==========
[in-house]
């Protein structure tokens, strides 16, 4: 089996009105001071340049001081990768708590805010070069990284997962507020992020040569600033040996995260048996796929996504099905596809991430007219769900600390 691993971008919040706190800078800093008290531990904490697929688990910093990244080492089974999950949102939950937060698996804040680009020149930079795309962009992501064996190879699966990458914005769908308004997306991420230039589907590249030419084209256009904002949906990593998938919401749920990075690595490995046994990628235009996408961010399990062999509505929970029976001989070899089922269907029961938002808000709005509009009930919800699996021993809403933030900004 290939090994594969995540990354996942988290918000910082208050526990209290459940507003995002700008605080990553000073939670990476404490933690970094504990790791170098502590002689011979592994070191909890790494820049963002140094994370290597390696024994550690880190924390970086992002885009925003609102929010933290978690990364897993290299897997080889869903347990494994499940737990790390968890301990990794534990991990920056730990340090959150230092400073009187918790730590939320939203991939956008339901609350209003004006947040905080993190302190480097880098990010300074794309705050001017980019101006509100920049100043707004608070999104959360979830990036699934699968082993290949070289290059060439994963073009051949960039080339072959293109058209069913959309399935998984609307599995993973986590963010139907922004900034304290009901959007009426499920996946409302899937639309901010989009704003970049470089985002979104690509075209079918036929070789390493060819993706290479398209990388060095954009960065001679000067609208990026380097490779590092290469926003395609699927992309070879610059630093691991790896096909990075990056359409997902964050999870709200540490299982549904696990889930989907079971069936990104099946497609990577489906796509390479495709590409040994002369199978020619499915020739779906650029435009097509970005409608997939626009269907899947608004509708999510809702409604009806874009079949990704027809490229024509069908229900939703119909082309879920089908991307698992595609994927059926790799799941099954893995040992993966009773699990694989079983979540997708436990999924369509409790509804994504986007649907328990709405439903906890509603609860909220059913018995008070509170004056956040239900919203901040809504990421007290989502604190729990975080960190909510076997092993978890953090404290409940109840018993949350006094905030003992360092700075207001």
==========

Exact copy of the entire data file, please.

[in-house]
């Protein structure tokens, strides 16, 4: 089996009105001071340049001081990768708590805010070069990284997962507020992020040569600033040996995260048996796929996504099905596809991430007219769900600390 691993971008919040706190800078800093008290531990904490697929688990910093990244080492089974999950949102939950937060698996804040680009020149930079795309962009992501064996190879699966990458914005769908308004997306991420230039589907590249030419084209256009904002949906990593998938919401749920990075690595490995046994990628235009996408961010399990062999509505929970029976001989070899089922269907029961938002808000709005509009009930919800699996021993809403933030900004 290939090994594969995540990354996942988290918000910082208050526990209290459940507003995002700008605080990553000073939670990476404490933690970094504990790791170098502590002689011979592994070191909890790494820049963002140094994370290597390696024994550690880190924390970086992002885009925003609102929010933290978690990364897993290299897997080889869903347990494994499940737990790390968890301990990794534990991990920056730990340090959150230092400073009187918790730590939320939203991939956008339901609350209003004006947040905080993190302190480097880098990010300074794309705050001017980019101006509100920049100043707004608070999104959360979830990036699934699968082993290949070289290059060439994963073009051949960039080339072959293109058209069913959309399935998984609307599995993973986590963010139907922004900034304290009901959007009426499920996946409302899937639309901010989009704003970049470089985002979104690509075209079918036929070789390493060819993706290479398209990388060095954009960065001679000067609208990026380097490779590092290469926003395609699927992309070879610059630093691991790896096909990075990056359409997902964050999870709200540490299982549904696990889930989907079971069936990104099946497609990577489906796509390479495709590409040994002369199978020619499915020739779906650029435009097509970005409608997939626009269907899947608004509708999510809702409604009806874009079949990704027809490229024509069908229900939703119909082309879920089908991307698992595609994927059926790799799941099954893995040992993966009773699990694989079983979540997708436990999924369509409790509804994504986007649907328990709405439903906890509603609860909220059913018995008070509170004056956040239900919203901040809504990421007290989502604190729990975080960190909510076997092993978890953090404290409940109840018993949350006094905030003992360092700075207001």